Of course, first impressions don't stop there. Once the customer is inside, what does he see?

  • Does your reception area include friendly, knowledgeable staff members to greet visitors?

  • Is the lobby clean and uncluttered? (Keep an eye out for messy papers and disorganized working surfaces.)

  • If signage is present, it is helpful or distracting? Is your company's name (and/or logo) prominently displayed?

  • Does the lobby become an extension of the entryway and reflect the message you want to share with visitors?

 

Many small businesses employ the use of a welcoming sign in their reception area. If an entrepreneur knows of a visit in advance, most guests appreciate seeing their name as they enter the front door.

Comfortable seating areas, flowers and plants and the offer of a beverage are other welcoming touches that visitors notice.

Here's hoping your visitors become long-term customers!

Internet Searches are Key for Business Buyers

Recently, I’ve noticed several articles in various publications regarding changes in residential real estate marketing strategies. It seems that open houses (except those hosted for other real estate agents) are no longer a preferred way to reach potential home buyers. Today’s tech-savvy buyers prefer to research listings on the Internet, taking virtual tours when and where it is most convenient to them. Most buyers, these articles note, make a decision whether or not to contact the listing agent based on these virtual home tours.

This got me thinking about buyers looking for a business to purchase and the similarities of utilizing the Internet for research. The majority of advertising and marketing for business brokers is handled through web sites that feature businesses for sale. While a few of these sites are available to entrepreneurs looking to sell their companies themselves, the majority are available only to business brokers through professional subscriptions.
As we’ve discussed, maintaining confidentiality of the business is a key factor for a successful business transfer. After all, a small business owner does not want to announce to his customers or competitors that he is thinking of retiring or leaving the industry.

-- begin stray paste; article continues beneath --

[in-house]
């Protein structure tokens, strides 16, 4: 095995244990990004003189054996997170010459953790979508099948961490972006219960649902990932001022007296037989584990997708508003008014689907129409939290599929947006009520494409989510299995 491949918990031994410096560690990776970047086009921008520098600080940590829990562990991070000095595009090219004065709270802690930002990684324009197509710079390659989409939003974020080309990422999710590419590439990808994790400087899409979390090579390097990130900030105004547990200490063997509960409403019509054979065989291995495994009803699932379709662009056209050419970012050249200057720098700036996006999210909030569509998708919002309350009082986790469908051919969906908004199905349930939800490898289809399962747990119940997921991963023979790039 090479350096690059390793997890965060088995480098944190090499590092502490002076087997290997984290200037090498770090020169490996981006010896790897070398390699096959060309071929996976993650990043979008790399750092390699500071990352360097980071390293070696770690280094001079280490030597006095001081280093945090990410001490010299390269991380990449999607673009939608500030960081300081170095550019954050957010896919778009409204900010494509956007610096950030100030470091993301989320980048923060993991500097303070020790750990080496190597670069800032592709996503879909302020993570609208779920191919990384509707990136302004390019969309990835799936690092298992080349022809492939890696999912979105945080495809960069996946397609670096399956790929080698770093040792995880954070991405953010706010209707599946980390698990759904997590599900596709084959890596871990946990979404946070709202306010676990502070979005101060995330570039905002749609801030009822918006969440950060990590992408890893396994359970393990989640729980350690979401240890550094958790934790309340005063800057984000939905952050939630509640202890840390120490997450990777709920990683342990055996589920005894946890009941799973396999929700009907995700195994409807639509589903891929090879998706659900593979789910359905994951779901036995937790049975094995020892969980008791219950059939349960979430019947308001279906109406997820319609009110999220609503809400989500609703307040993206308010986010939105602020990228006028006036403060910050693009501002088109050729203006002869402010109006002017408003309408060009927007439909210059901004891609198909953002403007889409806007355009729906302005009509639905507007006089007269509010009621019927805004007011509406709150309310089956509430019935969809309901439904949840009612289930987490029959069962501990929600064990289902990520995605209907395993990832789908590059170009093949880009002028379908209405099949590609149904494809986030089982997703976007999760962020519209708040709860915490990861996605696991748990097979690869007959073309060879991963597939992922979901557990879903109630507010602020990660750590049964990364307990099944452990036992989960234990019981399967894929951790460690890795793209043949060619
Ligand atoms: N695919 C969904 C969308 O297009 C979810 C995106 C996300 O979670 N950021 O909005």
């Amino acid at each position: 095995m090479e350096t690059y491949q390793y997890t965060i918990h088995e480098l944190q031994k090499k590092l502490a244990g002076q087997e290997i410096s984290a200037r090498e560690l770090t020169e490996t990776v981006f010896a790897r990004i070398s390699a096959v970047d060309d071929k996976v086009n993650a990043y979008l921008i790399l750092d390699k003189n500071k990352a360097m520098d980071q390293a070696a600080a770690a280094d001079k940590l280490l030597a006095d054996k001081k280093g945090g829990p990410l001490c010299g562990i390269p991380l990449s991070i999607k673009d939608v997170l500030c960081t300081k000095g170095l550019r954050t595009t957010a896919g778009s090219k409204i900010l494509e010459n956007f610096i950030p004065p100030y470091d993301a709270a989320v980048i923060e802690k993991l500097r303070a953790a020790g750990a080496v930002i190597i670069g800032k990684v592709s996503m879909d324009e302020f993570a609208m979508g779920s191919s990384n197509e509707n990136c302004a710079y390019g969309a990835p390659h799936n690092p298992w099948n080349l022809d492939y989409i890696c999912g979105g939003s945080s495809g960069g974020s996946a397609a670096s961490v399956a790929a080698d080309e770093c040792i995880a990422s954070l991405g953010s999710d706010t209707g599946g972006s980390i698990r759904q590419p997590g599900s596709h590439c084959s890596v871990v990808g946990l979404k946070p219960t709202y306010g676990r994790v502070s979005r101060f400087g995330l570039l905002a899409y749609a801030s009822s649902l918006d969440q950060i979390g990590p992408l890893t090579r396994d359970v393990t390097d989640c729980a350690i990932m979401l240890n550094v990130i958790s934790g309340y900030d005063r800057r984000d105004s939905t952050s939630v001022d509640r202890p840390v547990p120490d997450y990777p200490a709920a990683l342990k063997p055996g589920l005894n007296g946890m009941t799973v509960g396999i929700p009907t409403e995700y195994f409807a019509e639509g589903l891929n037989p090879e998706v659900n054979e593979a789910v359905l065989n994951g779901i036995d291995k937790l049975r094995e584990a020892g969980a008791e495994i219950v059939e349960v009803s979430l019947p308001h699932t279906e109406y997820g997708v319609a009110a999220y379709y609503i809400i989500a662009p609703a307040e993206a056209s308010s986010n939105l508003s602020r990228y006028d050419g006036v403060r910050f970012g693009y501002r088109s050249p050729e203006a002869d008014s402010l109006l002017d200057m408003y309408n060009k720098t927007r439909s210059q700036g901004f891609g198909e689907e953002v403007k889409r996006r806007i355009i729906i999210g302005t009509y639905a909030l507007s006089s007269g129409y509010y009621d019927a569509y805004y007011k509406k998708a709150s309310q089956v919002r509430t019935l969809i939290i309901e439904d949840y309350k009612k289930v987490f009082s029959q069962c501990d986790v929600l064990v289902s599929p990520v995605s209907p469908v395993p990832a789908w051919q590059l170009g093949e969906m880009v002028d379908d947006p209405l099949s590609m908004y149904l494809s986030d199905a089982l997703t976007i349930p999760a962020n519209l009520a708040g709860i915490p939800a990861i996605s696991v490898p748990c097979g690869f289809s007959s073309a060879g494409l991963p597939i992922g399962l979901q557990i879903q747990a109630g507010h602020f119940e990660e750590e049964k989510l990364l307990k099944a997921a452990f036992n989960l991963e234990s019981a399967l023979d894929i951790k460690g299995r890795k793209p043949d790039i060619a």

The larger sites available to business brokers offer more space for describing key points about the companies for sale, while still maintaining complete confidentiality. Business brokers are experienced in wording listing descriptions that grab attention and highlight the factors most buyers will find attractive.

You only get one chance to market your business. Most buyers will find your company’s listing by searching online. Make sure to maximize your marketing strategy when the time is right for you to sell.

Top Tips for Selling Your Business

Most entrepreneurs readily embrace new tasks and roles and are used to being in charge of everything relating to their companies.
However, before rushing in to market and sell their small businesses, business owners will want to keep the following tips in mind. The dance between buyer and seller is a delicate one, and it is very easy for one small misstep to ruin the entire deal.

Prepare in advance – General housekeeping should be scheduled well in advance of marketing the business. This includes a physical clean-up of the premises, making needed repairs on equipment and perhaps enhancing the curb appeal of the company with a new coat of paint or adding plants and shrubs to welcome guests through the front door. Housekeeping also includes getting files — particularly those relating to accounting — in order. Buyers will expect to review financials dating back at least a few years during due diligence.

Plan for due diligence – In addition to reviewing recent financials, buyers typically will want to see the lease agreement, customer lists, an accounting of inventory, information on FF&E and other similar items. Anticipating what the buyer may request and planning ahead saves time and helps make the seller appear organized.

Be realistic in pricing – You may wish to engage the services of a business broker to determine a reasonable selling price for your company. Businesses that are not priced correctly (particularly those priced too high) will not interest most buyers initially and generally do not sell at all.

Ensure confidentiality is maintained – Business owners must avoid a breach of confidentiality at all costs. Buyers should be qualified in advance and be willing to sign a non-disclosure agreement. A business broker is experienced in how to handle this situation while keeping the process moving along.

Don’t neglect the daily routines – The business transfer process rarely happens overnight, so it is important that the seller continue to focus on his business, keeping it running smoothly and successfully.

Stay flexible – Negotiation involves give-and-take. Realize the buyer is probably also an entrepreneur and may be used to being in charge of situations as well. The willingness for both parties to compromise on some issues will keep the process moving to the closing table.
These suggestions are the top recommendations from experienced business brokers around the country.